Ahead of speaking at the NZGBC Sustainable Housing Summit in June, James Legge of Six Degrees Architects in Melbourne talks about the Nightingale model, where architects act as developers to deliver environmentally, socially and financially sustainable apartments.
The mixed-use urban housing project provides liveable, affordable, sustainable medium-density homes for people. There are three projects in various stages: The Commons (a precursor to Nightingale) in Brunswick, Melbourne, which is built. Nightingale 1.0 is also located in Brunswick and is about to begin construction, and Nightingale 2.0, in Fairfield, Melbourne, is currently going for planning permission.
James was an investor in Nightingale 1.0 and is currently running the second Nightingale project.
ArchitectureNow: How does the Nightingale model work, and what are its aims?
James Legge: Nightingale Housing was formed by a group of leading Australian architects to create housing in cities that is built to support well-being, community and liveability. We support architects to develop independent projects that deliver long term financial, environmental and socially sustainable outcomes.
Our cities and their inhabitants deserve beautiful, well-built and well-sized homes designed for real life. At present, most of the market is not delivering this and as long as the current formula remains profitable, there is little incentive to raise the bar on the status quo.
We want to redefine the meaning and quality of city life by establishing a development model that leads to development outcomes that are easily replicated and benefit the communities in which the developments are located.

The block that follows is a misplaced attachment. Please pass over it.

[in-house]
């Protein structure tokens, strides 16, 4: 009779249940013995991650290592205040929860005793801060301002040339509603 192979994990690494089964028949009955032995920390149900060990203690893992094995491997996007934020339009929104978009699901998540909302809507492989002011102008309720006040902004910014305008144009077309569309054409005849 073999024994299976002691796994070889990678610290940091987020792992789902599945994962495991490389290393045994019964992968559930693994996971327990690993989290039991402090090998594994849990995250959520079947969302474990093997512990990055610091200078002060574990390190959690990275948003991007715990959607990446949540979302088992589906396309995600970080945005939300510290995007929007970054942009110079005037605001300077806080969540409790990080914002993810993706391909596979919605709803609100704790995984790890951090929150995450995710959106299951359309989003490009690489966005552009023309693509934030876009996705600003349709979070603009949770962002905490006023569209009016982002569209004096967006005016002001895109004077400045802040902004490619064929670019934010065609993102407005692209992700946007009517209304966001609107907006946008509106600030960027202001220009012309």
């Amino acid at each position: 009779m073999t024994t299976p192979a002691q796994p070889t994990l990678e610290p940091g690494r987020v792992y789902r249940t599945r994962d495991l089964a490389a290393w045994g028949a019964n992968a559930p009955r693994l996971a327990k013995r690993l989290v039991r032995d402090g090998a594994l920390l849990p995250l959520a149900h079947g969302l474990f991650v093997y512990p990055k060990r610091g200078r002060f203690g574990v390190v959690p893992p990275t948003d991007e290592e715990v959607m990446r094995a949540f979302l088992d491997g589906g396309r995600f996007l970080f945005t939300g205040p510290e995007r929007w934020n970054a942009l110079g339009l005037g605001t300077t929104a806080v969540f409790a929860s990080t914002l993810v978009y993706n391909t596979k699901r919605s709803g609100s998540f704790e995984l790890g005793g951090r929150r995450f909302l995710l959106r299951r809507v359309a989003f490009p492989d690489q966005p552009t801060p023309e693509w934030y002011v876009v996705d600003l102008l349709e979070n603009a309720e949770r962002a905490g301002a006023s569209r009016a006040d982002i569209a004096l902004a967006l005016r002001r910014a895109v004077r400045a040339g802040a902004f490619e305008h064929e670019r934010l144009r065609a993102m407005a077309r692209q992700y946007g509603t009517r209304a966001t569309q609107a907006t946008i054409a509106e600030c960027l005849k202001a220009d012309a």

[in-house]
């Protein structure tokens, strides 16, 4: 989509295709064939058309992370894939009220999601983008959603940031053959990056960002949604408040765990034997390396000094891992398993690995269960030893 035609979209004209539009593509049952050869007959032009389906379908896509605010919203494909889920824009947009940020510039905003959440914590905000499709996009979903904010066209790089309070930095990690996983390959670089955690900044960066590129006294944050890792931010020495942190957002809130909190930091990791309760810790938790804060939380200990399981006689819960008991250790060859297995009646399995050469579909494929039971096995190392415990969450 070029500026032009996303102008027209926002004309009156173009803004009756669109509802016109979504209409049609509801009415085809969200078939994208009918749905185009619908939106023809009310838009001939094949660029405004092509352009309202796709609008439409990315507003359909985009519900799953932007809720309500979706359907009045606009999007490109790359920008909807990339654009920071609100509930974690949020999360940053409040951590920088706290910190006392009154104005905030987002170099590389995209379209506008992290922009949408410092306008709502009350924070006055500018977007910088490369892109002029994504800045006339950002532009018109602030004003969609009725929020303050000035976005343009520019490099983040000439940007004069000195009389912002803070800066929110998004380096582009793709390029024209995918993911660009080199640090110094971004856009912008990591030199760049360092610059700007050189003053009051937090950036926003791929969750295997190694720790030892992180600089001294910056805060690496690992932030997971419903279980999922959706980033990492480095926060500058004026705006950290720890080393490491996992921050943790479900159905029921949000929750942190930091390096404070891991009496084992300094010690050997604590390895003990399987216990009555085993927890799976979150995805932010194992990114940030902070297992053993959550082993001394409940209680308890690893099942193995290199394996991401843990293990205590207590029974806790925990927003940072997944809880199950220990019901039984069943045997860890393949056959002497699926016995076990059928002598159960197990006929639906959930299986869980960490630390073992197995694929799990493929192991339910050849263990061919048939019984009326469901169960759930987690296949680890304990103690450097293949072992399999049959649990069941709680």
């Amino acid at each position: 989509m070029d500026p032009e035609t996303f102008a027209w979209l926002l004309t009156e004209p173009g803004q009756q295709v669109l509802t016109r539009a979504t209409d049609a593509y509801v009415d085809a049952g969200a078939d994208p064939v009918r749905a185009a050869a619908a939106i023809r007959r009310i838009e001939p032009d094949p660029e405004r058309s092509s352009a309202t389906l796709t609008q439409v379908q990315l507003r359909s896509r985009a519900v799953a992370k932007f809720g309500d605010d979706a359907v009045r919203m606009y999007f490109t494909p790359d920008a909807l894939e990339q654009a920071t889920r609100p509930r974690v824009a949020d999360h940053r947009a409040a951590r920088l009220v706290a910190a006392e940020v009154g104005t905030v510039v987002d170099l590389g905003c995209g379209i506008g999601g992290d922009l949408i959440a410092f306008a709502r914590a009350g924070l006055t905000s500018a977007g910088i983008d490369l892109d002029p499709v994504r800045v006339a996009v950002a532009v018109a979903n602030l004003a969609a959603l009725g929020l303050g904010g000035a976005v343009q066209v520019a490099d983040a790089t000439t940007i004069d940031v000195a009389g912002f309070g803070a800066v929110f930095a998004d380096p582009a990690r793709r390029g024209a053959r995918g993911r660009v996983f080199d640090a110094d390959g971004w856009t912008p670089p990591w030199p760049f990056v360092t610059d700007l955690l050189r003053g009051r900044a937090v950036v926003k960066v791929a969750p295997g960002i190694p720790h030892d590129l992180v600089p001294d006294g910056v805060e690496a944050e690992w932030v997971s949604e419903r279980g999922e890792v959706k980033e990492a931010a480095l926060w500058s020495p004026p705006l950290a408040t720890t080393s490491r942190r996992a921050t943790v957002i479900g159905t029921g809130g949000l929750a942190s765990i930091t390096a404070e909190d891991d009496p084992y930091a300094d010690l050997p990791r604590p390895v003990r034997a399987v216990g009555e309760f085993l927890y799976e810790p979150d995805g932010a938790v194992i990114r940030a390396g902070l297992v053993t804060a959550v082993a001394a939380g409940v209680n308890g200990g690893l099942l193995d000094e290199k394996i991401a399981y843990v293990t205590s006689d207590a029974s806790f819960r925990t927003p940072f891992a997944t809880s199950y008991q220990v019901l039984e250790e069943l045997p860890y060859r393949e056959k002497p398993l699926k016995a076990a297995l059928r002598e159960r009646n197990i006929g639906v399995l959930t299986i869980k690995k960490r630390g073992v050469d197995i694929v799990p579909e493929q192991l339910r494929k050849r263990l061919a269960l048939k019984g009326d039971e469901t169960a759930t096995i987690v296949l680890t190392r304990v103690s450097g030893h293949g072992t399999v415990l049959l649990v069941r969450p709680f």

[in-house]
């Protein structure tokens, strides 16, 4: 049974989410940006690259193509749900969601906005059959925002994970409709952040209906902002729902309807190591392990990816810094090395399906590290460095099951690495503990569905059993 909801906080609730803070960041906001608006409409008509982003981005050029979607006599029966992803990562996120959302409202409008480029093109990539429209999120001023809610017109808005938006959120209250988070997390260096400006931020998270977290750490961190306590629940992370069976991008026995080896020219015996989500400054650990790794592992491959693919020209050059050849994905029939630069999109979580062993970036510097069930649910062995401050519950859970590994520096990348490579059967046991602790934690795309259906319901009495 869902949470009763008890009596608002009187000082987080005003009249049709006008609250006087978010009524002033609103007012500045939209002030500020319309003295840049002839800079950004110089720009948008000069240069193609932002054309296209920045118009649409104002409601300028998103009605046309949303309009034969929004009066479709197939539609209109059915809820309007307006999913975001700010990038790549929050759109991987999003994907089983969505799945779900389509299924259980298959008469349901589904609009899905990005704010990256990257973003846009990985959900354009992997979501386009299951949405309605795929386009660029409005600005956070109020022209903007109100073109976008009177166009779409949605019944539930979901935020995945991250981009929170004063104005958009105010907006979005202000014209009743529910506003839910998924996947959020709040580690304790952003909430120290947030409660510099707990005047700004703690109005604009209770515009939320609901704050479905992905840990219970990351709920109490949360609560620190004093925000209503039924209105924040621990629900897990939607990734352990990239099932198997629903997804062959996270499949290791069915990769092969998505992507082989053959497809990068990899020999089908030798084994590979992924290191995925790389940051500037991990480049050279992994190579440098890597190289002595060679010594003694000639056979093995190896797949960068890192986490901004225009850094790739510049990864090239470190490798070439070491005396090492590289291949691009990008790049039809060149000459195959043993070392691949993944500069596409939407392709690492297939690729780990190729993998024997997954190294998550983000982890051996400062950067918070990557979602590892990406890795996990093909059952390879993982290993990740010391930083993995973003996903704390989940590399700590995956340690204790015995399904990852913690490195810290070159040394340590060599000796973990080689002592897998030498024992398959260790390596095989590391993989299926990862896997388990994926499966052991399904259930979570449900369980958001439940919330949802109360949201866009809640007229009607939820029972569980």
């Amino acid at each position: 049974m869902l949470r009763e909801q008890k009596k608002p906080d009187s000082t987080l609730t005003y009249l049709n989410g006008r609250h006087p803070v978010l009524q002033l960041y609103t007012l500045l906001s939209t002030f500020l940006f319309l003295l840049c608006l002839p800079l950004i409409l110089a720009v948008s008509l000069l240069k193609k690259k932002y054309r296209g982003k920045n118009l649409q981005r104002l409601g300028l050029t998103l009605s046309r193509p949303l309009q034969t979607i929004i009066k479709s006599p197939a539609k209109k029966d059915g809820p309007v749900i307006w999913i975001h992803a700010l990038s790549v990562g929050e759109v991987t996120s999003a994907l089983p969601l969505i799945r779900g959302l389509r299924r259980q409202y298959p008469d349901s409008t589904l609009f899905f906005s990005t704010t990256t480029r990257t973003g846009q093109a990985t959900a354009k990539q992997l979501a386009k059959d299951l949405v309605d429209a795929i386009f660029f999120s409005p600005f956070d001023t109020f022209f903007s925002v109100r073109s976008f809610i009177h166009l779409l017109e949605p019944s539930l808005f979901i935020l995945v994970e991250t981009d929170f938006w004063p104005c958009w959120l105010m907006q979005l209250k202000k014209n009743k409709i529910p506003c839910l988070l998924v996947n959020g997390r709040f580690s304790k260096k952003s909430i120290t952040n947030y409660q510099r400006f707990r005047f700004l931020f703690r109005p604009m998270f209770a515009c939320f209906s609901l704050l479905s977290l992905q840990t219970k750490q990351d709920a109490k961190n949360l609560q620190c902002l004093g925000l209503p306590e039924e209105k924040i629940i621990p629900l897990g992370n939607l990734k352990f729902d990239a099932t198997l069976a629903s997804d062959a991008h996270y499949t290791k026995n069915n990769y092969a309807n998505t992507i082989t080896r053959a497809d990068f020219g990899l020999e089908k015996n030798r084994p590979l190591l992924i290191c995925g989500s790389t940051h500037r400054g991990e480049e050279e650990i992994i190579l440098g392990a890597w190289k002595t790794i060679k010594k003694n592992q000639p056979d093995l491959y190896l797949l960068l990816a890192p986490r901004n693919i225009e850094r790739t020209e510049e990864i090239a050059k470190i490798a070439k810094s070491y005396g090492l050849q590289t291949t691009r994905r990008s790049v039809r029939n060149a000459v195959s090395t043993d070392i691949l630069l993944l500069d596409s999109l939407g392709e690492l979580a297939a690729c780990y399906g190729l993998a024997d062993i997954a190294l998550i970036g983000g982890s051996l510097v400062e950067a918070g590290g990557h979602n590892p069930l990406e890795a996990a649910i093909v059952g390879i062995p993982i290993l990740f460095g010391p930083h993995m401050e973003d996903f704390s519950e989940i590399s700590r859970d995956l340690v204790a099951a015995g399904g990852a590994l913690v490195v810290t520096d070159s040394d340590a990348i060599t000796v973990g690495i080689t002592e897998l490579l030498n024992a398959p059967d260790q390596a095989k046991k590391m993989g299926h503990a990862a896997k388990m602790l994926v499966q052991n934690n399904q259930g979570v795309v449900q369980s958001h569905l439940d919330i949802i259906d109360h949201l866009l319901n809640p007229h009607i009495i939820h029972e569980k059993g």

Each project using the Nightingale model utilises the financial capacity of approximately 20 ethical investors, to replace the financial capacity otherwise provided by a developer. These investors are clear that their return on investment is capped, and that any savings that can be made on the initial feasibility will either go into improving the quality of the apartments or decreasing the cost to the purchasers.
Savings are made through a number of means. As we have a database of interested purchasers, there is no need for real estate agents. As there is an architect running each project, with a profile of past work, there is no need for a display suite. Further savings are made through shared laundries and decreasing the number of bathrooms usually considered “necessary” by real estate agents. If the projects are located in appropriate locations adjacent to good transport infrastructure, underground carparking is removed. These savings are significant and work to improve the quality of the development and decrease the cost to the purchaser.
ArchitectureNow: You talk about ‘humanising’ the development process – what do you mean by this, and how do you do this?
JL: We don’t just build housing, we build communities. We involve future residents in the development process by asking them to participate in design choices about their future homes. This includes outlining financial implications of design options, so that all choices are informed.
The property industry largely treats the development of apartments as a ‘speculative financial asset’. The real estate industry has all but forgotten (or worse, doesn’t care) that there are real people who will live their daily lives in these ‘financial assets’.
We have already been called ‘radical’ by one big property company – simply for giving future home owners agency in the design process.
ANow: Is the model open to any architect to use?
JL: Yes! Any architect who is registered and has a few years experience under their belt indicating their capacity to undertake a project of this nature, is welcome to use the Nightingale model to develop their own project. Until now we have relied on email enquiries, however there will shortly be an application form on our website.
To assist architects to develop their own projects we use a licencing agreement, where we provide intellectual property, contracts and mentoring. The idea is that as many architects as possible will want to undertake Nightingale projects so that collectively, through our profession, we can create impact through scale.